The Way to a Man's Heart: Gender Roles, Domestic Ideology, and Cookbooks in the 1950s

By Neuhaus, Jessamyn | Journal of Social History, Spring 1999 | Go to article overview

The Way to a Man's Heart: Gender Roles, Domestic Ideology, and Cookbooks in the 1950s


Neuhaus, Jessamyn, Journal of Social History


The way to a man's heart So we've always been told, Is a good working knowledge Of pot, pan, and mold.

The talented gal Who can whip up a pie, Rates a well deserved rave From her favorite guy.

A juicy red steak, Or a tender, fish fillet Done to a turn In a bright copper skillet

Will soothe the rough edges Of tempers, no fooling!!! And leave the man happy Contented and drooling.

- To The Bride (1956)

In the mid-1950s, the editors of To The Bride created a cookbook to advise a newlywed woman in the culinary arts and, as we can see in the above poem, to reassure the young wife that skills in the kitchen would ensure a happy married life.(1) Armed with a good pie recipe and a "juicy red steak," they counseled, a woman was ready to become a wife. In some ways, this selection from To the Bride seems to bear out the assumption that post-WWII cookbooks were part of a larger discourse that sought to limit women's roles to those of wife, mother, and homemaker. The domestic ideology of the 1950s seems vividly illustrated in the inane rhymes of these lines, which introduced a chapter coyly entitled "The Care and Feeding of Young Husbands." But can we, as historians and cultural critics, dismiss cookbooks as simply another way the "feminine mystique" was glorified in the postwar era? What, upon closer inspection, might cookbooks reveal about their role in 1950s society and the place of domestic ideology itself in postwar America?

Too often historians have echoed Betty Friedan's most famous work(2) and have characterized the postwar era as uniformly repressive, oppressive, and miserable for women. However, in the past decade, some historians have complicated this analysis. It was in many ways a repressive time, these critics argue, but there were women who were able to enact resistance strategies in the face of powerful gender ideology. Some scholars have focused on uncovering the civic life and activism of white middle-class women working in political or religious organizations and community groups.(3) Some authors point out that the political and social experiences of women of color and lesbians during the 1950s were, of course, quite different from those of white women, and require further and better historical research.(4) Others argue that a careful reading of excavated cultural artifacts supports the notion that gender and domestic ideology were not as omnipresent as Friedan suggested. Popular culture, they assert, revealed anxieties and uncertainties about domestic ideology and gender roles - uncertainties often overlooked by historians. They argue that films, television programs, and rock and roll from the 1950s presented contradictory messages about a woman's proper role in society.(5)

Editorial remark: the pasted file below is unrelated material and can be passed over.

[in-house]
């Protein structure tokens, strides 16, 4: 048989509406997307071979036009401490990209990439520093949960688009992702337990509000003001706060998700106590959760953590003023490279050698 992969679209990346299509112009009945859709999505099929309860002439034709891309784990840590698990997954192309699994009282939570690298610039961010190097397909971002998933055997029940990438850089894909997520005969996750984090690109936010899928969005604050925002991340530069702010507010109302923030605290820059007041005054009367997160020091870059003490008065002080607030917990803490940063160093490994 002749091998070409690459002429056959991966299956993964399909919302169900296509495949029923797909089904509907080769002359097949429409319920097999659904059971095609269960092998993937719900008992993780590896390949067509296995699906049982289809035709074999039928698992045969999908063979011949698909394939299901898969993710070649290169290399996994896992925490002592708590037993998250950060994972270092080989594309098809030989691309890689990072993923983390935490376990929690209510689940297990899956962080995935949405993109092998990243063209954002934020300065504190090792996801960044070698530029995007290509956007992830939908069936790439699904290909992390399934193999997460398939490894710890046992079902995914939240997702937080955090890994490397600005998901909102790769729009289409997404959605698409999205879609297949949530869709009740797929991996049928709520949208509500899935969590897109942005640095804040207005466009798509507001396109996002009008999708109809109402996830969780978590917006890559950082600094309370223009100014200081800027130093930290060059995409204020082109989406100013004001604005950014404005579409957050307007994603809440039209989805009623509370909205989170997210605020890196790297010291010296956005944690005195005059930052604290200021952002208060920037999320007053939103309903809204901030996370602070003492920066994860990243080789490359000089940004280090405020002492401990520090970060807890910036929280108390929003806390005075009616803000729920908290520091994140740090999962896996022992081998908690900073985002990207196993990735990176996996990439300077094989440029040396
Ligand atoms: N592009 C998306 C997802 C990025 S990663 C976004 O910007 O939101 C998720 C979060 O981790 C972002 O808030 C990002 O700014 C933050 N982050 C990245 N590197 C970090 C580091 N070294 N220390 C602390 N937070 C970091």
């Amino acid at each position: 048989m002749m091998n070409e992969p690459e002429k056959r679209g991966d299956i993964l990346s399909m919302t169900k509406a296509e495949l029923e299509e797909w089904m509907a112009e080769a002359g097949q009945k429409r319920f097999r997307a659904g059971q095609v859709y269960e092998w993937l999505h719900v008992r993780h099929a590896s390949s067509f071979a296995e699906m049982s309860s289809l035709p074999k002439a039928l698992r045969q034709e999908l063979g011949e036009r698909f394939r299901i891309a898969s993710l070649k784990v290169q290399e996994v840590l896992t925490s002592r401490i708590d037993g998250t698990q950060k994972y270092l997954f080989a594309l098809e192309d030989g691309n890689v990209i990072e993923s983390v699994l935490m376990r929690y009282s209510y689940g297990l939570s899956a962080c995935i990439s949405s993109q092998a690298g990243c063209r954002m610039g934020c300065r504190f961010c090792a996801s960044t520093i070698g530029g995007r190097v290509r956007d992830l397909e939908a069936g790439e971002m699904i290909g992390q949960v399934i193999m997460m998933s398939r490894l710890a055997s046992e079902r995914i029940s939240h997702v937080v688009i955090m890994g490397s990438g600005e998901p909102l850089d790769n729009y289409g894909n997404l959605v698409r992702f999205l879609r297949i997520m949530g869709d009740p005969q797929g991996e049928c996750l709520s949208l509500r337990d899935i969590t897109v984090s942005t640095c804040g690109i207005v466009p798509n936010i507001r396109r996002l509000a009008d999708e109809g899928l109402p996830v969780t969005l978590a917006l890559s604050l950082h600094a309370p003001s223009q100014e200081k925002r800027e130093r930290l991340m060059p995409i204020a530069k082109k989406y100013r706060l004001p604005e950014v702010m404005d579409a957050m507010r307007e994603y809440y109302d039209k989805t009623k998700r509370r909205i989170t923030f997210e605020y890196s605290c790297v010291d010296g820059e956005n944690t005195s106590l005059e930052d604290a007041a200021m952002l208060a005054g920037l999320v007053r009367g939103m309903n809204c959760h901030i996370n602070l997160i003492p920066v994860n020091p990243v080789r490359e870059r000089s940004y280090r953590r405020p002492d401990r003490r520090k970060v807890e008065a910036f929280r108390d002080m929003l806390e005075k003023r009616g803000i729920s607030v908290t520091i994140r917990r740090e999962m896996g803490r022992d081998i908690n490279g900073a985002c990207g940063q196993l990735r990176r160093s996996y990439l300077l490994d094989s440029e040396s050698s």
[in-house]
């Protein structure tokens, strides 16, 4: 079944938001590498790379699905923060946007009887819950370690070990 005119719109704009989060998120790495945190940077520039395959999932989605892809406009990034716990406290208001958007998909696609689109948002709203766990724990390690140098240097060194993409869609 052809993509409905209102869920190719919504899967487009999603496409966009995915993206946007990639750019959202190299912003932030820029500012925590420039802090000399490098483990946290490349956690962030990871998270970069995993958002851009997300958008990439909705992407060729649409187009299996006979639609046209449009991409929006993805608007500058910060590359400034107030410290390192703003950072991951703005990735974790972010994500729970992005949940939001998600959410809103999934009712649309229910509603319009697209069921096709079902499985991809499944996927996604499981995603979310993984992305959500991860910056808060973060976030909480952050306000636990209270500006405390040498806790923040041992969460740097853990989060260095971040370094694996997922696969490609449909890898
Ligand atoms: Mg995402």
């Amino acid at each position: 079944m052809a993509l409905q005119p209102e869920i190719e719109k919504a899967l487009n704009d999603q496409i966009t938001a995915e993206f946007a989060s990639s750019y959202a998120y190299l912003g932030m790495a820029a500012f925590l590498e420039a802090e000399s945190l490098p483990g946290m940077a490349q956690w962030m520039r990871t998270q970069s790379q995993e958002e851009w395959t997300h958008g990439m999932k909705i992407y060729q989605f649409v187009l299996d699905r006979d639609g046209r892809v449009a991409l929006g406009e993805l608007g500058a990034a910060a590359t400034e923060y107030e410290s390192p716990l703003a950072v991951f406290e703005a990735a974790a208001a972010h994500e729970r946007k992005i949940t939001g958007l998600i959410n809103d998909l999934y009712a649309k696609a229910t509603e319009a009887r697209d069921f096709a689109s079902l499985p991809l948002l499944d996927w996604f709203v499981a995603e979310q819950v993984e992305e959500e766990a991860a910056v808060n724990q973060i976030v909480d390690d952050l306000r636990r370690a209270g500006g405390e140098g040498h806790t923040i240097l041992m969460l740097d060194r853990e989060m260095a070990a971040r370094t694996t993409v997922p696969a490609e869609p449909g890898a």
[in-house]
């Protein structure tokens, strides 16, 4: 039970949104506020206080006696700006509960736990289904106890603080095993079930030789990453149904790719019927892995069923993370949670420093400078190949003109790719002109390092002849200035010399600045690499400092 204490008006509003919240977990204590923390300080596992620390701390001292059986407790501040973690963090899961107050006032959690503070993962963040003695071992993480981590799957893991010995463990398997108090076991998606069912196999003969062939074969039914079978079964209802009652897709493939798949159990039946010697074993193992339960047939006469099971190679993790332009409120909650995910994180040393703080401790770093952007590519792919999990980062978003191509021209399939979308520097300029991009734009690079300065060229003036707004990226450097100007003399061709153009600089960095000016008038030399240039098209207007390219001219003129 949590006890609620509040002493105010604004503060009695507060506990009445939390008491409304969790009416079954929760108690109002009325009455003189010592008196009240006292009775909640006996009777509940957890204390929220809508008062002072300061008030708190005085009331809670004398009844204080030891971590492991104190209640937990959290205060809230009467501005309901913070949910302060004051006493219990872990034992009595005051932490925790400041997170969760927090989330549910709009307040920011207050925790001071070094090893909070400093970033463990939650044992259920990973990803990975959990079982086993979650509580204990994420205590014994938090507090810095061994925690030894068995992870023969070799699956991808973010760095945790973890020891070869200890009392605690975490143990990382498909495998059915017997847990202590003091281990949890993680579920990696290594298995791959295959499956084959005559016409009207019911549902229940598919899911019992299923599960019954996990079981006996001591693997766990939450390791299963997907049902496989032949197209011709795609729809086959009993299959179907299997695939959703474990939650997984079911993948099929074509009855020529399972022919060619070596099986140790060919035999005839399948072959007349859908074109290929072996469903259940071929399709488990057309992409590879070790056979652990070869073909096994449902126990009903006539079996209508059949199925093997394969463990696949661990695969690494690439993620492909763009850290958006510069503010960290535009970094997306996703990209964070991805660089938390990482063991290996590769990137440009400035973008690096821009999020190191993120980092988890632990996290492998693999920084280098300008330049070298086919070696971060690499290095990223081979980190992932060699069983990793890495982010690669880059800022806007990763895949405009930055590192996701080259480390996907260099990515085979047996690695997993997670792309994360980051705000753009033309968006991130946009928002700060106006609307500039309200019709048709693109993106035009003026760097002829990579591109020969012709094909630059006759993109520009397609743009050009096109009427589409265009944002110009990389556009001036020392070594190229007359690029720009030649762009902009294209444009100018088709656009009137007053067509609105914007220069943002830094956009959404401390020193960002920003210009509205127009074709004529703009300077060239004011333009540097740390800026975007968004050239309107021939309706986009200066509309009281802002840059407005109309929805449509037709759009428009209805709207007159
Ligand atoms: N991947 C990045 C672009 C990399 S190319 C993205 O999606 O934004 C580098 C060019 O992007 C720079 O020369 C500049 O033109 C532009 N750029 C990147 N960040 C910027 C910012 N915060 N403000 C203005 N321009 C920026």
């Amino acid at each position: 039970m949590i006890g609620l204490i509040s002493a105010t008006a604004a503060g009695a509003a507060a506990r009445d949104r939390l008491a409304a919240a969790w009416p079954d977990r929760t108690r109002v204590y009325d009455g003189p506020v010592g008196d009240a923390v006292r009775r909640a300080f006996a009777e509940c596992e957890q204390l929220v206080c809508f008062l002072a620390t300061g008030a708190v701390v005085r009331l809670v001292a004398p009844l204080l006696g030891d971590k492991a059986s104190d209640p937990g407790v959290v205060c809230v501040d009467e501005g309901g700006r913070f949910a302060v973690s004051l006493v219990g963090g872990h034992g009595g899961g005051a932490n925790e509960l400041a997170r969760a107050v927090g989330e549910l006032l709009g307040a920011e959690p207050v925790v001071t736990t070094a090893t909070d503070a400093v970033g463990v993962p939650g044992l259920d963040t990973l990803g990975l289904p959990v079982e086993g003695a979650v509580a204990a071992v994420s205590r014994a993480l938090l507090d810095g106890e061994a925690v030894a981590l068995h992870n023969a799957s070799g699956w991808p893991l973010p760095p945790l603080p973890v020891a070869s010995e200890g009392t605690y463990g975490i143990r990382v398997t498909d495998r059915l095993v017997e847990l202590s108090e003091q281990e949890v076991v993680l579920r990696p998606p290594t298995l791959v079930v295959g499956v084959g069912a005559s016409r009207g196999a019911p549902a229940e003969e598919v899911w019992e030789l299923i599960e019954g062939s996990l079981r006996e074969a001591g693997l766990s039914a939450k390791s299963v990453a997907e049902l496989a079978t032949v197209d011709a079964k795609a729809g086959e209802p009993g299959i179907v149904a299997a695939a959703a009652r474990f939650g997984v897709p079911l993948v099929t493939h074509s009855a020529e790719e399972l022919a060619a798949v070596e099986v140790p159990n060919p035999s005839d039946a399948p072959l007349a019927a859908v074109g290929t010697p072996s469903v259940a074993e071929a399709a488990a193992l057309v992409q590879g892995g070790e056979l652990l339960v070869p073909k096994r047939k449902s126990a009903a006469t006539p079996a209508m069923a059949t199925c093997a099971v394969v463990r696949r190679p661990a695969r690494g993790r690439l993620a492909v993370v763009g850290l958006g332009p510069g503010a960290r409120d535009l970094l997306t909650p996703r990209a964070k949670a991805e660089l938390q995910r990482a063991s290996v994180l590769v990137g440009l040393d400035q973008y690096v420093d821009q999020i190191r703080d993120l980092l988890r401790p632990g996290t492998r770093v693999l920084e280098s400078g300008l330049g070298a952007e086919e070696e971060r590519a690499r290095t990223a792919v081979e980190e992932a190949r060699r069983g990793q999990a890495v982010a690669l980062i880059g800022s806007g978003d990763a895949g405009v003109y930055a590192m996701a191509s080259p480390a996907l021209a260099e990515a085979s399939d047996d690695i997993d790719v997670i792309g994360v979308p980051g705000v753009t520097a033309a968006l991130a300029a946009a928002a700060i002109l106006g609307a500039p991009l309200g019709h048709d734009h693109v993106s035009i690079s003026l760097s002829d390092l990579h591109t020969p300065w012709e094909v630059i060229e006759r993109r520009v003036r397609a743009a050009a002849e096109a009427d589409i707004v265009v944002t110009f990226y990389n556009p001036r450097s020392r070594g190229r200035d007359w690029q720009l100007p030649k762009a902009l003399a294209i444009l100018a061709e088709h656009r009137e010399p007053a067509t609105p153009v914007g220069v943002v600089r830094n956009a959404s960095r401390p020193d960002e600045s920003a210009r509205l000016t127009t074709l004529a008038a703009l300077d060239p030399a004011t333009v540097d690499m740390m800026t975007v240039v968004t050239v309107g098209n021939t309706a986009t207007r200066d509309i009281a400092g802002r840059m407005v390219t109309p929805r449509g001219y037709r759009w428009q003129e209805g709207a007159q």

In the following essay, I follow the lead of these last scholars and examine another cultural artifact from the 1950s: cookbooks. I argue that a careful reading of cookbooks from the postwar years demonstrates how, at this site at least, gender ideology in the 1950s was not simply an overwhelming and omnipresent discourse demanding conformity to the domestic ideal. I examine cookbooks first published or revised any time from 1945 to 1963.(6) I cite both widely published cookbooks and lesser-known works, with the assumption that both obscure texts and best-sellers reflected the nature of domestic ideology in the 1950s. I do not claim to have drawn from an exhaustive sample: experts in the field of cookbook history note that it is probably impossible to know exactly how many cookbooks are in circulation at any one time.(7) My research sample consisted of about one hundred texts, housed mainly in the Los Angeles Public Library and the Hunnold Library in Claremont, California, and was comprised mostly of cookbooks published by corporations for promotional purposes (including Betty Crocker's Picture Cook Book). I limited the books authored by individuals to those documented as popular in terms of sales or those which exemplified a certain genre of cookery text, such as books aimed at new brides or barbecue cookbooks.